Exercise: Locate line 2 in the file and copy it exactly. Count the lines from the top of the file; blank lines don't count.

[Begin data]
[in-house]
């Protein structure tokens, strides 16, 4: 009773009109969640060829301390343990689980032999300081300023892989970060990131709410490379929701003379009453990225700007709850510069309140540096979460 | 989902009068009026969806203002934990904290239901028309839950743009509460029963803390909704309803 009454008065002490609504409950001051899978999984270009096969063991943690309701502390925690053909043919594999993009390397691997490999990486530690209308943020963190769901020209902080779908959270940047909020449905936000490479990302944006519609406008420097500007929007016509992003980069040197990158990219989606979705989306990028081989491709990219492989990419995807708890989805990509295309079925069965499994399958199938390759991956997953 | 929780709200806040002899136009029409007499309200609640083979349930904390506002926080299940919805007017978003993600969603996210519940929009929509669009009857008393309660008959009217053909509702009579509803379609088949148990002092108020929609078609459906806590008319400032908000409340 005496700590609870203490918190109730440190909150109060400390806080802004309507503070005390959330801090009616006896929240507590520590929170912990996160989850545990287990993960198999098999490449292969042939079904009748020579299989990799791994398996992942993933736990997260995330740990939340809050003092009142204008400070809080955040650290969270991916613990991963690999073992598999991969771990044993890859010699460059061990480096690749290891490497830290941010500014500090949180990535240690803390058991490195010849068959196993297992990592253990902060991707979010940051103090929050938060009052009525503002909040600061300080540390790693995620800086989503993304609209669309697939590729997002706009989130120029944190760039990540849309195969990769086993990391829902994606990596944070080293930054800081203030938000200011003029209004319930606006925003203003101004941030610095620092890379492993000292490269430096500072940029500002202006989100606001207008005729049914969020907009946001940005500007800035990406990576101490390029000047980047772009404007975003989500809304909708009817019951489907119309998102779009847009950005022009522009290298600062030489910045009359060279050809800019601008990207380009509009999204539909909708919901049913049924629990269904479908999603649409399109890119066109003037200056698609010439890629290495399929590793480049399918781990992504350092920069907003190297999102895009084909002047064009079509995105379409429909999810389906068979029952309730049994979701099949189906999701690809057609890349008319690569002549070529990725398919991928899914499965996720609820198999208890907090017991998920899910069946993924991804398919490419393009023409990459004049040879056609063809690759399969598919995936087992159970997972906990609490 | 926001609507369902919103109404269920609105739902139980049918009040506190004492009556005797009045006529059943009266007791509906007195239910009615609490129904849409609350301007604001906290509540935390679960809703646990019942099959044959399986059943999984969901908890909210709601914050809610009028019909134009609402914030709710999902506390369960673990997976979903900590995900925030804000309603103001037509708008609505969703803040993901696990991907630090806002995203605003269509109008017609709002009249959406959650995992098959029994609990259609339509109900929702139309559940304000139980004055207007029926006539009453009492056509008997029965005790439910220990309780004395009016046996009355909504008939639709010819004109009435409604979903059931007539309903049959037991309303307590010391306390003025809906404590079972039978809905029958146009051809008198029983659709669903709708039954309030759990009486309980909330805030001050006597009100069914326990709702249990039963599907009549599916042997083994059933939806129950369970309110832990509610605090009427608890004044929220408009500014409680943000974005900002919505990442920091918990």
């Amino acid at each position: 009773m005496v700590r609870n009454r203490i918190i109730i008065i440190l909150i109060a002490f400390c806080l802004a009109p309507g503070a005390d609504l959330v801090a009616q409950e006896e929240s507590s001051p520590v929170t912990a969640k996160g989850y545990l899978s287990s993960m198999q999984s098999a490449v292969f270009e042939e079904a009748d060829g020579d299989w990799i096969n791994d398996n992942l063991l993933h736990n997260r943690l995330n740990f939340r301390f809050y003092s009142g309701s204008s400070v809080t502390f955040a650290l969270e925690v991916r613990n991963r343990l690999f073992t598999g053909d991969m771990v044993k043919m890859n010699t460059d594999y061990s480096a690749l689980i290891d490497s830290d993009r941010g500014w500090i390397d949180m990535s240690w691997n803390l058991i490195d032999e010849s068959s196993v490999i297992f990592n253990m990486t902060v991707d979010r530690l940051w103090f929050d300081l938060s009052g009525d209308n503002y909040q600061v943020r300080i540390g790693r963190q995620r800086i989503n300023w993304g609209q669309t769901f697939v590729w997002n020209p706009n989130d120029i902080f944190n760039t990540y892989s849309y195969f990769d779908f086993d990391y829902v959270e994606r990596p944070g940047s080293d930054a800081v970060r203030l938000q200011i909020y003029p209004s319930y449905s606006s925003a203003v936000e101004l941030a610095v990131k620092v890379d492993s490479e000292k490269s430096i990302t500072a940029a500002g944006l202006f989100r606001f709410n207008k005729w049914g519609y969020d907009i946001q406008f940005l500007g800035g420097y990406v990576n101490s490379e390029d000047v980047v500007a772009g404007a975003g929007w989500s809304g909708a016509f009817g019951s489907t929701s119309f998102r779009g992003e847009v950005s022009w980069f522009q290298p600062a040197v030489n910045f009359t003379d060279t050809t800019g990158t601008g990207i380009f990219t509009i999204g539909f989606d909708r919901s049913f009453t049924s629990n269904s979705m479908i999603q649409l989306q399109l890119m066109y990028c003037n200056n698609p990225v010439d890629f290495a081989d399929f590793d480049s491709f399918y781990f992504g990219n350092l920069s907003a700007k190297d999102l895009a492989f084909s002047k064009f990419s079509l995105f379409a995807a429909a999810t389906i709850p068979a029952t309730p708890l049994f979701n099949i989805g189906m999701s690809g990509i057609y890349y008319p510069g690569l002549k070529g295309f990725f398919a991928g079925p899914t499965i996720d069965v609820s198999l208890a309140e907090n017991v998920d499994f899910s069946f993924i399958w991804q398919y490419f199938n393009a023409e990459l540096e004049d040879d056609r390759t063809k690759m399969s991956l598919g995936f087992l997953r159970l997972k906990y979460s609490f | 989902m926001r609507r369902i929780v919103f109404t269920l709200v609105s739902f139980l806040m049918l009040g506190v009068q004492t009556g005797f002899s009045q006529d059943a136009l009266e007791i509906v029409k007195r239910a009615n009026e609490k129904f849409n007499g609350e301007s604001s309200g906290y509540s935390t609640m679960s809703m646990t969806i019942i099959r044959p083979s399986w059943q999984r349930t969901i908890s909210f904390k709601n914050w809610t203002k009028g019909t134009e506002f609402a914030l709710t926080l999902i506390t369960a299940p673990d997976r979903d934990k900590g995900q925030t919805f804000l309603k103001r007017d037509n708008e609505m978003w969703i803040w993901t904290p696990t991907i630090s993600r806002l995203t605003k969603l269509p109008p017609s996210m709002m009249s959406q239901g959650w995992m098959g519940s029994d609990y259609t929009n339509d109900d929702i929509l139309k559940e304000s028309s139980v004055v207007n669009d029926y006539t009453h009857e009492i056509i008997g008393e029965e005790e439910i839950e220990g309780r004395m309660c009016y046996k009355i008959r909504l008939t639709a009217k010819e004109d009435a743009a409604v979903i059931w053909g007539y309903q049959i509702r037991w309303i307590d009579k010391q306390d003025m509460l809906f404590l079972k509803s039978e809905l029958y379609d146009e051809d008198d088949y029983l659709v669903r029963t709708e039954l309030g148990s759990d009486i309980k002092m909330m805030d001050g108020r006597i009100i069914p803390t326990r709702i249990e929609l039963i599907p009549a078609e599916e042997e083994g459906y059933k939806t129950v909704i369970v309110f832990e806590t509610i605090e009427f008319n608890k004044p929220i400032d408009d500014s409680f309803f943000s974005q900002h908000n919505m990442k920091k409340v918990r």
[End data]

């Protein structure tokens, strides 16, 4: 009773009109969640060829301390343990689980032999300081300023892989970060990131709410490379929701003379009453990225700007709850510069309140540096979460 | 989902009068009026969806203002934990904290239901028309839950743009509460029963803390909704309803 009454008065002490609504409950001051899978999984270009096969063991943690309701502390925690053909043919594999993009390397691997490999990486530690209308943020963190769901020209902080779908959270940047909020449905936000490479990302944006519609406008420097500007929007016509992003980069040197990158990219989606979705989306990028081989491709990219492989990419995807708890989805990509295309079925069965499994399958199938390759991956997953 | 929780709200806040002899136009029409007499309200609640083979349930904390506002926080299940919805007017978003993600969603996210519940929009929509669009009857008393309660008959009217053909509702009579509803379609088949148990002092108020929609078609459906806590008319400032908000409340 005496700590609870203490918190109730440190909150109060400390806080802004309507503070005390959330801090009616006896929240507590520590929170912990996160989850545990287990993960198999098999490449292969042939079904009748020579299989990799791994398996992942993933736990997260995330740990939340809050003092009142204008400070809080955040650290969270991916613990991963690999073992598999991969771990044993890859010699460059061990480096690749290891490497830290941010500014500090949180990535240690803390058991490195010849068959196993297992990592253990902060991707979010940051103090929050938060009052009525503002909040600061300080540390790693995620800086989503993304609209669309697939590729997002706009989130120029944190760039990540849309195969990769086993990391829902994606990596944070080293930054800081203030938000200011003029209004319930606006925003203003101004941030610095620092890379492993000292490269430096500072940029500002202006989100606001207008005729049914969020907009946001940005500007800035990406990576101490390029000047980047772009404007975003989500809304909708009817019951489907119309998102779009847009950005022009522009290298600062030489910045009359060279050809800019601008990207380009509009999204539909909708919901049913049924629990269904479908999603649409399109890119066109003037200056698609010439890629290495399929590793480049399918781990992504350092920069907003190297999102895009084909002047064009079509995105379409429909999810389906068979029952309730049994979701099949189906999701690809057609890349008319690569002549070529990725398919991928899914499965996720609820198999208890907090017991998920899910069946993924991804398919490419393009023409990459004049040879056609063809690759399969598919995936087992159970997972906990609490 | 926001609507369902919103109404269920609105739902139980049918009040506190004492009556005797009045006529059943009266007791509906007195239910009615609490129904849409609350301007604001906290509540935390679960809703646990019942099959044959399986059943999984969901908890909210709601914050809610009028019909134009609402914030709710999902506390369960673990997976979903900590995900925030804000309603103001037509708008609505969703803040993901696990991907630090806002995203605003269509109008017609709002009249959406959650995992098959029994609990259609339509109900929702139309559940304000139980004055207007029926006539009453009492056509008997029965005790439910220990309780004395009016046996009355909504008939639709010819004109009435409604979903059931007539309903049959037991309303307590010391306390003025809906404590079972039978809905029958146009051809008198029983659709669903709708039954309030759990009486309980909330805030001050006597009100069914326990709702249990039963599907009549599916042997083994059933939806129950369970309110832990509610605090009427608890004044929220408009500014409680943000974005900002919505990442920091918990």